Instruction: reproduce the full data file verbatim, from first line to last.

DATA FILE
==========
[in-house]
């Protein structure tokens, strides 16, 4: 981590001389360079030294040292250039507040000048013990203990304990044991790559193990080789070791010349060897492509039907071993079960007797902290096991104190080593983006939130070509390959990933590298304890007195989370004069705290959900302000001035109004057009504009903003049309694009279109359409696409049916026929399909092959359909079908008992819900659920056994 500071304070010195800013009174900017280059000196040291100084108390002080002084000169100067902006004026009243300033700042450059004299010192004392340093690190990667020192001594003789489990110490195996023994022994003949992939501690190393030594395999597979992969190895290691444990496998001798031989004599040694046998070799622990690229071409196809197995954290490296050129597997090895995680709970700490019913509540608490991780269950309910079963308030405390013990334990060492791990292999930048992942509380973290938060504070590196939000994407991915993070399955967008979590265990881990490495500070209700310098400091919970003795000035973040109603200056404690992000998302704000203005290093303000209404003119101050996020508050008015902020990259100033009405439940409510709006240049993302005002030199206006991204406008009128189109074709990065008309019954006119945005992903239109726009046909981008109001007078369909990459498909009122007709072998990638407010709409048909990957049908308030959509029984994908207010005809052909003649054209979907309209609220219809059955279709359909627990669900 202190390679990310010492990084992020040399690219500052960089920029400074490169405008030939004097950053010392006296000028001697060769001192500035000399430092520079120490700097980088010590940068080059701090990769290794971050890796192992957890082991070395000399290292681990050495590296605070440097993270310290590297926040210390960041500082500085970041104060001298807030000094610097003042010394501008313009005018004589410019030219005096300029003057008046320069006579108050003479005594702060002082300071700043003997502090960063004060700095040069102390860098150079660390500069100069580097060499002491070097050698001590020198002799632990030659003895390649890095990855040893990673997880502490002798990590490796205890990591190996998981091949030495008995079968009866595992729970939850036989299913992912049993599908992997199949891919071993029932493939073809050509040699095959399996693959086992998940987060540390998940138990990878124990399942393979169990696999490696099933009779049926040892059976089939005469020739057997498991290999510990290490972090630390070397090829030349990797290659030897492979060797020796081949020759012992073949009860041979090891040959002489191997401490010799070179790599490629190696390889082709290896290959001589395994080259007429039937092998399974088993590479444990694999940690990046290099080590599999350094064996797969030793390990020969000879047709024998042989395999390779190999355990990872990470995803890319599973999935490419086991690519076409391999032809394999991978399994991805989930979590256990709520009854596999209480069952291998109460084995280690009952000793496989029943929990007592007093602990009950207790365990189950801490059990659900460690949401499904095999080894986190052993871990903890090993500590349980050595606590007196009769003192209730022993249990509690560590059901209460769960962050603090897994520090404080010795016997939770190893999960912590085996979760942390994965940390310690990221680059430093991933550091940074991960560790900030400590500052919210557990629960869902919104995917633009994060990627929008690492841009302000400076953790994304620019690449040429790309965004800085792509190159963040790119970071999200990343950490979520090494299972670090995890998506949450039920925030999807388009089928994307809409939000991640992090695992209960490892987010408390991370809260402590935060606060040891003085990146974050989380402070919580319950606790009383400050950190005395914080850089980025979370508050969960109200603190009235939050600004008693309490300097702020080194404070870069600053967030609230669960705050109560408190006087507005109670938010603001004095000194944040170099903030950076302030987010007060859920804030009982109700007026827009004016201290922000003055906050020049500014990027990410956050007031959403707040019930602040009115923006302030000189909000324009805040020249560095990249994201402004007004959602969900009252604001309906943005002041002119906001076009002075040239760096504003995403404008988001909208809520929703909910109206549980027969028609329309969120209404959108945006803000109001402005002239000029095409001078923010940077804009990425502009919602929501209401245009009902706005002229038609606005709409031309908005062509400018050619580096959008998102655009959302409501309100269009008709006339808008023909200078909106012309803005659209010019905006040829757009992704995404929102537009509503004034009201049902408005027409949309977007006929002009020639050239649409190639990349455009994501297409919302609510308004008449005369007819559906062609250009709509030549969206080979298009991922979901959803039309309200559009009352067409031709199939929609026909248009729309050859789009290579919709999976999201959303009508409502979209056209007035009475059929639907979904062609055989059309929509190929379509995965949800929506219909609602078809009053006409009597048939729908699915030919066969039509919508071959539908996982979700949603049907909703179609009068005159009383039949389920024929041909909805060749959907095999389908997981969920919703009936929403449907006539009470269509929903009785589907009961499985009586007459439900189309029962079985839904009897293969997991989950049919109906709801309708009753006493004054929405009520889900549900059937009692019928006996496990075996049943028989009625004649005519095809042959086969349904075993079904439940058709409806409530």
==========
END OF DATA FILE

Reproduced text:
[in-house]
């Protein structure tokens, strides 16, 4: 981590001389360079030294040292250039507040000048013990203990304990044991790559193990080789070791010349060897492509039907071993079960007797902290096991104190080593983006939130070509390959990933590298304890007195989370004069705290959900302000001035109004057009504009903003049309694009279109359409696409049916026929399909092959359909079908008992819900659920056994 500071304070010195800013009174900017280059000196040291100084108390002080002084000169100067902006004026009243300033700042450059004299010192004392340093690190990667020192001594003789489990110490195996023994022994003949992939501690190393030594395999597979992969190895290691444990496998001798031989004599040694046998070799622990690229071409196809197995954290490296050129597997090895995680709970700490019913509540608490991780269950309910079963308030405390013990334990060492791990292999930048992942509380973290938060504070590196939000994407991915993070399955967008979590265990881990490495500070209700310098400091919970003795000035973040109603200056404690992000998302704000203005290093303000209404003119101050996020508050008015902020990259100033009405439940409510709006240049993302005002030199206006991204406008009128189109074709990065008309019954006119945005992903239109726009046909981008109001007078369909990459498909009122007709072998990638407010709409048909990957049908308030959509029984994908207010005809052909003649054209979907309209609220219809059955279709359909627990669900 202190390679990310010492990084992020040399690219500052960089920029400074490169405008030939004097950053010392006296000028001697060769001192500035000399430092520079120490700097980088010590940068080059701090990769290794971050890796192992957890082991070395000399290292681990050495590296605070440097993270310290590297926040210390960041500082500085970041104060001298807030000094610097003042010394501008313009005018004589410019030219005096300029003057008046320069006579108050003479005594702060002082300071700043003997502090960063004060700095040069102390860098150079660390500069100069580097060499002491070097050698001590020198002799632990030659003895390649890095990855040893990673997880502490002798990590490796205890990591190996998981091949030495008995079968009866595992729970939850036989299913992912049993599908992997199949891919071993029932493939073809050509040699095959399996693959086992998940987060540390998940138990990878124990399942393979169990696999490696099933009779049926040892059976089939005469020739057997498991290999510990290490972090630390070397090829030349990797290659030897492979060797020796081949020759012992073949009860041979090891040959002489191997401490010799070179790599490629190696390889082709290896290959001589395994080259007429039937092998399974088993590479444990694999940690990046290099080590599999350094064996797969030793390990020969000879047709024998042989395999390779190999355990990872990470995803890319599973999935490419086991690519076409391999032809394999991978399994991805989930979590256990709520009854596999209480069952291998109460084995280690009952000793496989029943929990007592007093602990009950207790365990189950801490059990659900460690949401499904095999080894986190052993871990903890090993500590349980050595606590007196009769003192209730022993249990509690560590059901209460769960962050603090897994520090404080010795016997939770190893999960912590085996979760942390994965940390310690990221680059430093991933550091940074991960560790900030400590500052919210557990629960869902919104995917633009994060990627929008690492841009302000400076953790994304620019690449040429790309965004800085792509190159963040790119970071999200990343950490979520090494299972670090995890998506949450039920925030999807388009089928994307809409939000991640992090695992209960490892987010408390991370809260402590935060606060040891003085990146974050989380402070919580319950606790009383400050950190005395914080850089980025979370508050969960109200603190009235939050600004008693309490300097702020080194404070870069600053967030609230669960705050109560408190006087507005109670938010603001004095000194944040170099903030950076302030987010007060859920804030009982109700007026827009004016201290922000003055906050020049500014990027990410956050007031959403707040019930602040009115923006302030000189909000324009805040020249560095990249994201402004007004959602969900009252604001309906943005002041002119906001076009002075040239760096504003995403404008988001909208809520929703909910109206549980027969028609329309969120209404959108945006803000109001402005002239000029095409001078923010940077804009990425502009919602929501209401245009009902706005002229038609606005709409031309908005062509400018050619580096959008998102655009959302409501309100269009008709006339808008023909200078909106012309803005659209010019905006040829757009992704995404929102537009509503004034009201049902408005027409949309977007006929002009020639050239649409190639990349455009994501297409919302609510308004008449005369007819559906062609250009709509030549969206080979298009991922979901959803039309309200559009009352067409031709199939929609026909248009729309050859789009290579919709999976999201959303009508409502979209056209007035009475059929639907979904062609055989059309929509190929379509995965949800929506219909609602078809009053006409009597048939729908699915030919066969039509919508071959539908996982979700949603049907909703179609009068005159009383039949389920024929041909909805060749959907095999389908997981969920919703009936929403449907006539009470269509929903009785589907009961499985009586007459439900189309029962079985839904009897293969997991989950049919109906709801309708009753006493004054929405009520889900549900059937009692019928006996496990075996049943028989009625004649005519095809042959086969349904075993079904439940058709409806409530």